Keep up-to-date with Free tutorials!!

 

Sign up to our twice-monthly newsletter today for the latest tutorials, interviews and product information.

Sign me up to receive third-party emails from 3dtotal's partners, too!

- Latest news
- Exclusive Shop Offers
- Preview early content
- Plus much more

 

Not Ready to take that step? OK, Why not just Subscribe to the RSS Feed

 
submit tutorial
1 | 2 | 3
Maya modeling: Finalizing a model

By Jahirul Amin
Web: Open Site
| Your Rating:
rating star fullrating star fullrating star fullrating star fullrating star full
(11 Votes)
| 75044 Views
| 0 Comments
| Comments 0
Date Added: 2nd January 2014
Software used:
Maya

Zero out center points

Up to this stage, I've mainly been working with one half of the model and using the Duplicate Special tool to create an instance for the opposite side. Now is the time to create a single unified mesh. Start by deleting the duplicated half. Next, in the Front view, select all the vertices that run down the center and in the Status Bar, set the Input line menu of operations to Absolute transform. With the vertices still selected, punch a 0 into the X channel for the Absolute transform. This should snap the vertices perfectly to the center line. Another quick way to select all the vertices on the center line is to double click an edge to select the entire loop, hold down the Ctrl+RMB and when the marking menu appears, select To Vertices.

1824_tid_step6.jpg
Using the Absolute transform to make sure the center vertices are aligned perfectly

Duplicate, mirror and invert the normals

Now to duplicate the model to the other side. First make sure the objects pivot is at the world center. If not, select the object and activate the Move tool (W). Then hit the Insert key on the keyboard to allow for editing the pivot location. Hold down the X key to enable Grid Snapping and drag it to the world origin. Hit Insert to come out of the pivot editing mode. You can also hold down the keyboard D key to edit the position of the pivot. With the pivot in the correct place, select the mesh and hit Ctrl+D to duplicate the model. In the Channel Box for the duplicated mesh, pop a -1 into the Scale X to flip the model to the other side.

With the duplicated mesh still selected, go Modify > Freeze Transforms to clean out the Channel Box. If you are using Maya 2014, the normals for the mesh will be inverted for you, which is what we want to happen. If you are using any version of Maya prior to 2014, select the duplicated mesh and in the Polygons Menu, go Normals > Reverse. You can view the normal of any object by selecting it and going Display > Polygons > Face Normals.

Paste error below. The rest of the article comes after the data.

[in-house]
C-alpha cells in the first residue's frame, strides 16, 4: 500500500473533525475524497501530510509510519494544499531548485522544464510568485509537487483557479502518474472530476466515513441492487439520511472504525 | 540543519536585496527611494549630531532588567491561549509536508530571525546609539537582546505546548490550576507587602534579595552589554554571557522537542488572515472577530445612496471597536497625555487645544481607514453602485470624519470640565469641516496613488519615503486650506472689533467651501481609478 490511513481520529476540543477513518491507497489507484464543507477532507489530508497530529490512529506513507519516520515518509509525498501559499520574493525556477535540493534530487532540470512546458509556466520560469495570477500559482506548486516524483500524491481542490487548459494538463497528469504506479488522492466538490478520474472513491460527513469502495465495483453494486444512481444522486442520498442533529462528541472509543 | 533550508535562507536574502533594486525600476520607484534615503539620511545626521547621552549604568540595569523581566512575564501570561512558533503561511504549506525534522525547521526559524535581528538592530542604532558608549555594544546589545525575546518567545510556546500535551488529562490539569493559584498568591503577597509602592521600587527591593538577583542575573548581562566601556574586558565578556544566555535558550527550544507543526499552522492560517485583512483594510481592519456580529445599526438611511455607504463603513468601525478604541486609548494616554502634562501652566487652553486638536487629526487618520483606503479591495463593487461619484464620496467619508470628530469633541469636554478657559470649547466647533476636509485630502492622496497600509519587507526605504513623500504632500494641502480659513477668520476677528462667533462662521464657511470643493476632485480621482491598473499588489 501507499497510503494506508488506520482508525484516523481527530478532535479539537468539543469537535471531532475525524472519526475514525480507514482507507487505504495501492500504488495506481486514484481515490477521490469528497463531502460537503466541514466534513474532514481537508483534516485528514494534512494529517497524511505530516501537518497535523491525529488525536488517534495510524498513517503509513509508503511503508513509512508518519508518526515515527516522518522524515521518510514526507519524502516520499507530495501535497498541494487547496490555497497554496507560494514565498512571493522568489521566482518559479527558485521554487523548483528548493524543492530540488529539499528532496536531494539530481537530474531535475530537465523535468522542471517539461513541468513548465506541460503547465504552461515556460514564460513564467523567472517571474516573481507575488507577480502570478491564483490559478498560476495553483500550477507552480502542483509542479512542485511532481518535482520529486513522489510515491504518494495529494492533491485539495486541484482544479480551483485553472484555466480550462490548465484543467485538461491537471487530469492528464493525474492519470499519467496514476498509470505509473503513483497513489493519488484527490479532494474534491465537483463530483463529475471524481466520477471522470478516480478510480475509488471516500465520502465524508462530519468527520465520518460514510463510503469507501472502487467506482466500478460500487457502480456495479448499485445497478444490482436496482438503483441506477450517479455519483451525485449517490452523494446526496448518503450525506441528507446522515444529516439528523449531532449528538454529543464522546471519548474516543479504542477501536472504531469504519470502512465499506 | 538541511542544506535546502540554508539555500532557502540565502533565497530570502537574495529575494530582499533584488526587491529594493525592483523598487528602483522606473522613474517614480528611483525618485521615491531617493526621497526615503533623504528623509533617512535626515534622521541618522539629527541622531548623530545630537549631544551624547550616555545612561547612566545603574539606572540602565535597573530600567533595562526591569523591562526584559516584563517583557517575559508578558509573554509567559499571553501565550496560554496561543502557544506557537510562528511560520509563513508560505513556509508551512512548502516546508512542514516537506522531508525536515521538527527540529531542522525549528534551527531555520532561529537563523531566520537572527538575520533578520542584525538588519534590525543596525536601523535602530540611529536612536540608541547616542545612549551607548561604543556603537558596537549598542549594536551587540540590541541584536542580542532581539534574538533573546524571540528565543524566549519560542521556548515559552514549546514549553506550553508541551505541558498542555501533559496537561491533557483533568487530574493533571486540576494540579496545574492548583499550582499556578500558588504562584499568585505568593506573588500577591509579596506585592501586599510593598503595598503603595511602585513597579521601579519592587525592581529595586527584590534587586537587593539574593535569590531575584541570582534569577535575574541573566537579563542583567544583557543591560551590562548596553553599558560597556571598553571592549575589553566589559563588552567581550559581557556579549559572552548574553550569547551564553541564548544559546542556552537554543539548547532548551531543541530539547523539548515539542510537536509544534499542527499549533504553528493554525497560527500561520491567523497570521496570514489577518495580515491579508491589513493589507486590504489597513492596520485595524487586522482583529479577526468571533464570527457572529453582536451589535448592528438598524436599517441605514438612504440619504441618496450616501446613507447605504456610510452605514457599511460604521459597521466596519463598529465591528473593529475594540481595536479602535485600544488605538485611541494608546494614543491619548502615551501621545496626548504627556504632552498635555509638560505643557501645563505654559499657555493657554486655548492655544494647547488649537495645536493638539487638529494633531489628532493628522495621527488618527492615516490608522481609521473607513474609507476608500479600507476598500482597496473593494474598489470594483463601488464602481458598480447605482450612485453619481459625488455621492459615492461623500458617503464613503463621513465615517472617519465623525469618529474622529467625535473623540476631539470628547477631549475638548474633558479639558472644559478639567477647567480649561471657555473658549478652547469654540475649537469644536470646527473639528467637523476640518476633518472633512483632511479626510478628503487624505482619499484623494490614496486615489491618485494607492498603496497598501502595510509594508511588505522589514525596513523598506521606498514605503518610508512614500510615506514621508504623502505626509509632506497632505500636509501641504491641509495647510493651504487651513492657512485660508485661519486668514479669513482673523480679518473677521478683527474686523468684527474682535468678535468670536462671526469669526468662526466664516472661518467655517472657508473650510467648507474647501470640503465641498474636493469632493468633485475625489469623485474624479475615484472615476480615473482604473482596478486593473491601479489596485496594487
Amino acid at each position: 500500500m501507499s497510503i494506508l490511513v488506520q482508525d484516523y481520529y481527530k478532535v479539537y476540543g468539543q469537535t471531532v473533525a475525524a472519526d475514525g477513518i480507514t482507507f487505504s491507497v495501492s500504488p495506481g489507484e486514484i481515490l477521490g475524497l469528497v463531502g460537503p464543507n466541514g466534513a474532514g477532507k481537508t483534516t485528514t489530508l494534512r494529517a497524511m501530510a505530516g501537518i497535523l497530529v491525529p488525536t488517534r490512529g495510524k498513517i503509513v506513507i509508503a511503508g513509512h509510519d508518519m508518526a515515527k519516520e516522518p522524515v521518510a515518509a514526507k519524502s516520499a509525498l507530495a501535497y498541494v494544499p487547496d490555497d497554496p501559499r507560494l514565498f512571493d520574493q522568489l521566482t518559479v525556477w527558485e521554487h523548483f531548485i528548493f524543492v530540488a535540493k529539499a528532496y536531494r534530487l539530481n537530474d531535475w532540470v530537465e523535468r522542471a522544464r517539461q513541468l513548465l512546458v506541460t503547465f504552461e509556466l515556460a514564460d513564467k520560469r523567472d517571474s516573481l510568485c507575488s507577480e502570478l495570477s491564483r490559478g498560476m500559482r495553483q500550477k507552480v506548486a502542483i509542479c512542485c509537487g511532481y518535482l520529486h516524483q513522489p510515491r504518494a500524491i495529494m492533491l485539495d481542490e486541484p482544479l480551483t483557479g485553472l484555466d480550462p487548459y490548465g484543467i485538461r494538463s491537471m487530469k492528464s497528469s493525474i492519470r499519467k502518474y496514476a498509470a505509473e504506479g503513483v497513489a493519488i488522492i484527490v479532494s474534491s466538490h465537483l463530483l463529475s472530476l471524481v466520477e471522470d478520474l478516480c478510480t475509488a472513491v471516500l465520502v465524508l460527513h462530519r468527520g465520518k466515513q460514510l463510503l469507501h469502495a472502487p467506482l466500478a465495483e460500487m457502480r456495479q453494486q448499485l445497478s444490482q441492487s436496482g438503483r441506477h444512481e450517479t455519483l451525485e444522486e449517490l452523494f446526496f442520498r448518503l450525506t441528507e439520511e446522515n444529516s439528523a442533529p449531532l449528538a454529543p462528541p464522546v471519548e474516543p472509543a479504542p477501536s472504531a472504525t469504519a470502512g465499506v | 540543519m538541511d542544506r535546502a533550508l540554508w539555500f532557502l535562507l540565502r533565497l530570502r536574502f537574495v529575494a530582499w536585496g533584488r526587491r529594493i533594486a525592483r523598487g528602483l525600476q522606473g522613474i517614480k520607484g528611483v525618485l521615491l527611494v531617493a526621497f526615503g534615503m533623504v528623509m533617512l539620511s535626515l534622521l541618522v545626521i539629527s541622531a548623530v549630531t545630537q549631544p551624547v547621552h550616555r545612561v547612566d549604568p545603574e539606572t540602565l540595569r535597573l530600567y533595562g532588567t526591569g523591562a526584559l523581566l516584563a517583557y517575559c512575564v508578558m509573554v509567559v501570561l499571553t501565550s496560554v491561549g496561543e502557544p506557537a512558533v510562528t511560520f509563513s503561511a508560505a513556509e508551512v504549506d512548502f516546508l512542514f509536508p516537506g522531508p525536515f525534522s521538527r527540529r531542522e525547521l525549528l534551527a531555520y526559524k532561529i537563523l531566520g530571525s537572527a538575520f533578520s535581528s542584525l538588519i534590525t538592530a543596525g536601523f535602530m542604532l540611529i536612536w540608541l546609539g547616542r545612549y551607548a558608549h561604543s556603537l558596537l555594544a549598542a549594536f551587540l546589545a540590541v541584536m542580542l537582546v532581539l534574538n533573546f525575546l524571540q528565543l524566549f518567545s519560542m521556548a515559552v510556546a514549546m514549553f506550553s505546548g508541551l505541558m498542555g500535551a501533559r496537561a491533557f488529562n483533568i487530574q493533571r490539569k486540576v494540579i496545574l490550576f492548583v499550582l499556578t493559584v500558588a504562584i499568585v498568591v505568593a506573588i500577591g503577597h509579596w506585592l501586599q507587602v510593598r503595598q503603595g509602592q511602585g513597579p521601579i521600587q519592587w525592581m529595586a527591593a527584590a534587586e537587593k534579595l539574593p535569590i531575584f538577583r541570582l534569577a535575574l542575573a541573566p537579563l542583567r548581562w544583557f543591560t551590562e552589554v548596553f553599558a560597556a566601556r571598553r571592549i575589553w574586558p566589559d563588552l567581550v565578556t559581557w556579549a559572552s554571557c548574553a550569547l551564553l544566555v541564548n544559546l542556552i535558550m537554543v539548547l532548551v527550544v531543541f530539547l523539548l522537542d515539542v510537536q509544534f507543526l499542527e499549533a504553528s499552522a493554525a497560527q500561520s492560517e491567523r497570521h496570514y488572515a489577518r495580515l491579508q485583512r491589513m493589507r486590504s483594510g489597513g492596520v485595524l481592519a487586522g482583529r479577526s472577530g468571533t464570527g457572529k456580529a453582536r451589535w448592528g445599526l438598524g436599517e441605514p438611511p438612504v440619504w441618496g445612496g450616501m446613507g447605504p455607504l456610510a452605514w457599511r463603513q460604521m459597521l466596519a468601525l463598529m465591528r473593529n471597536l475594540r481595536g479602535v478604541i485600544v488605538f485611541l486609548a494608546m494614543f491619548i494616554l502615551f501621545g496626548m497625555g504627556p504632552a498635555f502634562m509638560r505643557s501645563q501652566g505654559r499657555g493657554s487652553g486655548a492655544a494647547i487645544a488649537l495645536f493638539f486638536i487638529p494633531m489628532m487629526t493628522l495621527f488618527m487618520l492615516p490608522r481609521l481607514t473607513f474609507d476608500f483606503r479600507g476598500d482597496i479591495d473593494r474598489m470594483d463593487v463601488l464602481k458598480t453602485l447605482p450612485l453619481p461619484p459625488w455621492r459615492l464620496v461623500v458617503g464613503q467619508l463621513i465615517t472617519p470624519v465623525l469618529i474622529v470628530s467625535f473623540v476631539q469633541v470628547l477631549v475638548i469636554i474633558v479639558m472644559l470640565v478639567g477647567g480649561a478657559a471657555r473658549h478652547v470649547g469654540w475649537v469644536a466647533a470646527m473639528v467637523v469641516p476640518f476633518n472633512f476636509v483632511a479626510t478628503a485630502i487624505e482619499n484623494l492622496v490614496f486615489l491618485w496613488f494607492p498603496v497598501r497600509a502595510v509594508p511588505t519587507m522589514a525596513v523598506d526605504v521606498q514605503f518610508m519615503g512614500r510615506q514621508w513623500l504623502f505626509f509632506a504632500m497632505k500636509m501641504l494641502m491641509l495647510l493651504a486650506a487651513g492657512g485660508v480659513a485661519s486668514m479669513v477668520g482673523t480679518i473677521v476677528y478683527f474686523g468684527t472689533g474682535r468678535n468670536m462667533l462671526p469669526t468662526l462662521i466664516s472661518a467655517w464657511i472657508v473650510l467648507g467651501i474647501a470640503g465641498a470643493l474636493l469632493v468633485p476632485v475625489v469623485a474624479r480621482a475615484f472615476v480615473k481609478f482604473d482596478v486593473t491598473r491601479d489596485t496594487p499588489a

1824_tid_step7.jpg
Creating the other side and freezing the transforms


Merge center vertices and soften edges

Now select both halves of the model and go Mesh > Combine to create one mesh. The vertices down the center will now need to be merged together. Select them all using the previous method as described in step 6 and go Edit Mesh > Merge (Options). Set the Threshold to 0.0001 and hit Apply. You may notice a hard edge running down the mesh where the 2 halves have been merged. To get rid of this, select the model and go Normals > Soften Edge.

1824_tid_step8.jpg
Getting rid of the hard edge running down the model with the Soften Edge tool

Scale to size and tidy up

We now want to scale our character to some real-world units. I am going to presume this fella is around 6-feet tall, which works out at around 182.88cm. Go Create > Measure Tools > Distance Tool and create 2 locators, one at the base and one at the tip of the head. The distanceDimension1 node should inform you of the height. Now take the second locator (positioned at the head) and translate it upwards until the distanceDimension1 node reads to a value of approximately 188cm. Then select the mesh and scale it uniformly to meet the locator and match the height. The last thing we need to do is select the model and go Edit > Delete By Type > History, followed by Modify > Freeze Transforms. The model should now be ready to move to the next department.

1824_tid_step9.jpg
Scaling the character to a height of approximately 6-foot and making sure the mesh is clean

Top tip: Checking for inverted normals

Here is a quick way in Maya to check if any face normals are inverted. In the viewport menu, go to Lighting and disable Two Sided Lighting. If any faces turn black (inverted normal), select them and go Normals > Reverse.

1824_tid_toptip1.jpg
Disable Two Sided Lighting to check the normals

Related links
Check out Jahirul Amin's site
Maya 2014 free 30-day trial




< previous page

 
1 | 2 | 3
Related Tutorials

Tutorial

Gallery Image.



Keywords: Modeling, clothes, Marvelous Designer

Go to tutorial
rating star fullrating star fullrating star fullrating star fullrating star full (21)
Comments 5 Views 33147

Tutorial

Gallery Image.



Keywords: pirate, modeling, 3ds max, making of

Go to galleries 1
rating star fullrating star fullrating star fullrating star fullrating star half
Comments 3 Views 44362

Tutorial

Gallery Image.



Keywords: Making of, Cyborg, Character, Female, Soldier, ZBrush, Photoshop

Go to galleries 1
rating star fullrating star fullrating star fullrating star fullrating star none
Comments 0 Views 11902

Tutorial

Gallery Image.



Keywords: 3ds Max, Interface, Tutorial, Workflow, MassFx, Simulation

Go to galleries 1
rating star fullrating star fullrating star fullrating star fullrating star full
Comments 4 Views 13566
Readers Comments (Newest on Top)
no comments!
No comments yet. Be the first to comment!
Add Your Comment